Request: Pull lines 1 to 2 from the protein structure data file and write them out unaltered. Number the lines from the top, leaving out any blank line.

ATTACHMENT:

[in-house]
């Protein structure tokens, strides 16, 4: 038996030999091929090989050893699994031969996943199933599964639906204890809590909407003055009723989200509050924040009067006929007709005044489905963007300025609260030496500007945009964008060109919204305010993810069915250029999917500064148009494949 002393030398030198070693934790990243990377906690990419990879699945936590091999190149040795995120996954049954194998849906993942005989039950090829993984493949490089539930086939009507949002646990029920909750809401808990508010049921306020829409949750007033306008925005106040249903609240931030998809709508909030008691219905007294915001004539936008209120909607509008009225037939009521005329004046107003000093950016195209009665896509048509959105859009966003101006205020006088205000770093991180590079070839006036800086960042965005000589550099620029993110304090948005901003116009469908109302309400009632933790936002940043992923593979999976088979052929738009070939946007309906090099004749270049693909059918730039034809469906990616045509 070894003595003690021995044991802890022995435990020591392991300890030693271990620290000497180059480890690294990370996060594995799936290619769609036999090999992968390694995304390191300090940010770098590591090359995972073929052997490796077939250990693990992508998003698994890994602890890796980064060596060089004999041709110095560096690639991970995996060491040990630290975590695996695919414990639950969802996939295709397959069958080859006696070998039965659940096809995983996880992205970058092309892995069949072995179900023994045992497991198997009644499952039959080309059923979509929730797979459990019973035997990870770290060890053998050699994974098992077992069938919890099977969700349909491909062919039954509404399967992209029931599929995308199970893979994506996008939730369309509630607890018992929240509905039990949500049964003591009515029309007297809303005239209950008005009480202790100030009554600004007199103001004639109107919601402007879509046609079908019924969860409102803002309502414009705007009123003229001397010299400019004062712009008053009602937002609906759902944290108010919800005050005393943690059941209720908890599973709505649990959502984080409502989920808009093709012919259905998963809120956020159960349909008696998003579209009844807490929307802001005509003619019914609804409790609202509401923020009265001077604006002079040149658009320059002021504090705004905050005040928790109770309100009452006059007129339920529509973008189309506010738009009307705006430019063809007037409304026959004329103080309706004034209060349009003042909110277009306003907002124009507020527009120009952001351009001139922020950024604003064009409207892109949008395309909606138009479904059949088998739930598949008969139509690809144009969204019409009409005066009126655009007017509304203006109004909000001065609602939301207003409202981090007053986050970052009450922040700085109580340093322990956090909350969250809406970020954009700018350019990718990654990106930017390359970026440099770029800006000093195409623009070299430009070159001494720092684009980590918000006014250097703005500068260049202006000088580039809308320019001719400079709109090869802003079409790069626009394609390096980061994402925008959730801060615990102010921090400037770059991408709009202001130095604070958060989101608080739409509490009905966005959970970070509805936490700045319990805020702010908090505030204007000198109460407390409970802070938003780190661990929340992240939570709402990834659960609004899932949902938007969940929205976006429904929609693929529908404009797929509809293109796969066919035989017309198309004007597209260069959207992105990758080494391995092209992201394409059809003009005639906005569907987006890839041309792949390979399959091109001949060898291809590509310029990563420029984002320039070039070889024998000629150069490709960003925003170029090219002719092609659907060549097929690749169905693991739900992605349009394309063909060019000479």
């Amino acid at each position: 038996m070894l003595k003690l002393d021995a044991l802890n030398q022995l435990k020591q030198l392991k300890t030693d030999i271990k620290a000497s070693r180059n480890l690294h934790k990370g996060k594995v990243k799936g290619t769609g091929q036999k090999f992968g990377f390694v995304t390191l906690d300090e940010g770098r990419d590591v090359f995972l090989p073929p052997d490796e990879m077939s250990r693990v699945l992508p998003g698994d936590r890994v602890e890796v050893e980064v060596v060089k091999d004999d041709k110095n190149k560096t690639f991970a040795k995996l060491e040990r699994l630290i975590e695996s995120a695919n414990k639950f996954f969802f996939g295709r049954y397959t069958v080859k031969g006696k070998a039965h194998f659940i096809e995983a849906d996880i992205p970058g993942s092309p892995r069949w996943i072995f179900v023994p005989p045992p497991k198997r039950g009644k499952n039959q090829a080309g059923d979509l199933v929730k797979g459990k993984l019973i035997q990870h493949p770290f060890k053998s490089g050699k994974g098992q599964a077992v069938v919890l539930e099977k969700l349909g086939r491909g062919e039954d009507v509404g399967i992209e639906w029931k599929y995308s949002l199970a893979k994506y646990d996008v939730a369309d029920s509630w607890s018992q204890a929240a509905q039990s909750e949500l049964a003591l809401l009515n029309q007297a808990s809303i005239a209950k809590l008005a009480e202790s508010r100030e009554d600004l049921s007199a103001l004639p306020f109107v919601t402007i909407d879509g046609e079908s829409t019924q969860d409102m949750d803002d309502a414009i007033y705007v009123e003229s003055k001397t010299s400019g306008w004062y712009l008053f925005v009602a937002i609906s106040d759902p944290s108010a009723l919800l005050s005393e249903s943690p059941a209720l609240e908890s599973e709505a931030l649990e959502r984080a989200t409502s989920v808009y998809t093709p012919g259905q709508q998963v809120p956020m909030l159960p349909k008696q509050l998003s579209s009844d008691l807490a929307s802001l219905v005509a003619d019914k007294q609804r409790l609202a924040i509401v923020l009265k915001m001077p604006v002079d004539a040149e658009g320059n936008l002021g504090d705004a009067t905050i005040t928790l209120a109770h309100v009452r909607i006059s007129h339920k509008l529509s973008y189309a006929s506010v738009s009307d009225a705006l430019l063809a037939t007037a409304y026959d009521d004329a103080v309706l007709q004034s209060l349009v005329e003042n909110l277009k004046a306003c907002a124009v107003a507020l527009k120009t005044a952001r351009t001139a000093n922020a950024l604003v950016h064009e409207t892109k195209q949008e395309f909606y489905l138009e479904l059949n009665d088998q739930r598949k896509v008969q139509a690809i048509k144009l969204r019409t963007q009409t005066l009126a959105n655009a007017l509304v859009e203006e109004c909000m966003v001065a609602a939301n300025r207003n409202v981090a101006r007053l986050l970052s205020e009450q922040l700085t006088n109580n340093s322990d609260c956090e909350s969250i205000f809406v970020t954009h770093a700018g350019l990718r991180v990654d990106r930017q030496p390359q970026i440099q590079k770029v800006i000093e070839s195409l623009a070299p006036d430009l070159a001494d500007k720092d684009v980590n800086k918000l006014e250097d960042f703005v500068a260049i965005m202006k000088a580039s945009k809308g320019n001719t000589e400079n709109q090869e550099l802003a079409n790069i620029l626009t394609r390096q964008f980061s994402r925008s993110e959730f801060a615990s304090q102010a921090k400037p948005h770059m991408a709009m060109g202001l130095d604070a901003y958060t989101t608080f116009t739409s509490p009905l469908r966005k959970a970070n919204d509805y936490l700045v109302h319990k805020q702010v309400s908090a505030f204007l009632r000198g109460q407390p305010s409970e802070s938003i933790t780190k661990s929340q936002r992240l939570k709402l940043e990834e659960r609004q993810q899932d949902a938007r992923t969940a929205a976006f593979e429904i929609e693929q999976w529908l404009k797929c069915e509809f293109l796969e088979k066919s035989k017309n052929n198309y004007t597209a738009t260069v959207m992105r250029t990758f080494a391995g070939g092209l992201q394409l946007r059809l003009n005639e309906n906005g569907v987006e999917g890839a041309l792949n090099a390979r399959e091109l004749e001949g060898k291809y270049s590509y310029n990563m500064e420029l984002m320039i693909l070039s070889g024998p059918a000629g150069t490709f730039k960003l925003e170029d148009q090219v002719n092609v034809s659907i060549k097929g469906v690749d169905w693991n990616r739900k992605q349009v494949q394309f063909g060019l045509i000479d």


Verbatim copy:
[in-house]
């Protein structure tokens, strides 16, 4: 038996030999091929090989050893699994031969996943199933599964639906204890809590909407003055009723989200509050924040009067006929007709005044489905963007300025609260030496500007945009964008060109919204305010993810069915250029999917500064148009494949 002393030398030198070693934790990243990377906690990419990879699945936590091999190149040795995120996954049954194998849906993942005989039950090829993984493949490089539930086939009507949002646990029920909750809401808990508010049921306020829409949750007033306008925005106040249903609240931030998809709508909030008691219905007294915001004539936008209120909607509008009225037939009521005329004046107003000093950016195209009665896509048509959105859009966003101006205020006088205000770093991180590079070839006036800086960042965005000589550099620029993110304090948005901003116009469908109302309400009632933790936002940043992923593979999976088979052929738009070939946007309906090099004749270049693909059918730039034809469906990616045509 070894003595003690021995044991802890022995435990020591392991300890030693271990620290000497180059480890690294990370996060594995799936290619769609036999090999992968390694995304390191300090940010770098590591090359995972073929052997490796077939250990693990992508998003698994890994602890890796980064060596060089004999041709110095560096690639991970995996060491040990630290975590695996695919414990639950969802996939295709397959069958080859006696070998039965659940096809995983996880992205970058092309892995069949072995179900023994045992497991198997009644499952039959080309059923979509929730797979459990019973035997990870770290060890053998050699994974098992077992069938919890099977969700349909491909062919039954509404399967992209029931599929995308199970893979994506996008939730369309509630607890018992929240509905039990949500049964003591009515029309007297809303005239209950008005009480202790100030009554600004007199103001004639109107919601402007879509046609079908019924969860409102803002309502414009705007009123003229001397010299400019004062712009008053009602937002609906759902944290108010919800005050005393943690059941209720908890599973709505649990959502984080409502989920808009093709012919259905998963809120956020159960349909008696998003579209009844807490929307802001005509003619019914609804409790609202509401923020009265001077604006002079040149658009320059002021504090705004905050005040928790109770309100009452006059007129339920529509973008189309506010738009009307705006430019063809007037409304026959004329103080309706004034209060349009003042909110277009306003907002124009507020527009120009952001351009001139922020950024604003064009409207892109949008395309909606138009479904059949088998739930598949008969139509690809144009969204019409009409005066009126655009007017509304203006109004909000001065609602939301207003409202981090007053986050970052009450922040700085109580340093322990956090909350969250809406970020954009700018350019990718990654990106930017390359970026440099770029800006000093195409623009070299430009070159001494720092684009980590918000006014250097703005500068260049202006000088580039809308320019001719400079709109090869802003079409790069626009394609390096980061994402925008959730801060615990102010921090400037770059991408709009202001130095604070958060989101608080739409509490009905966005959970970070509805936490700045319990805020702010908090505030204007000198109460407390409970802070938003780190661990929340992240939570709402990834659960609004899932949902938007969940929205976006429904929609693929529908404009797929509809293109796969066919035989017309198309004007597209260069959207992105990758080494391995092209992201394409059809003009005639906005569907987006890839041309792949390979399959091109001949060898291809590509310029990563420029984002320039070039070889024998000629150069490709960003925003170029090219002719092609659907060549097929690749169905693991739900992605349009394309063909060019000479």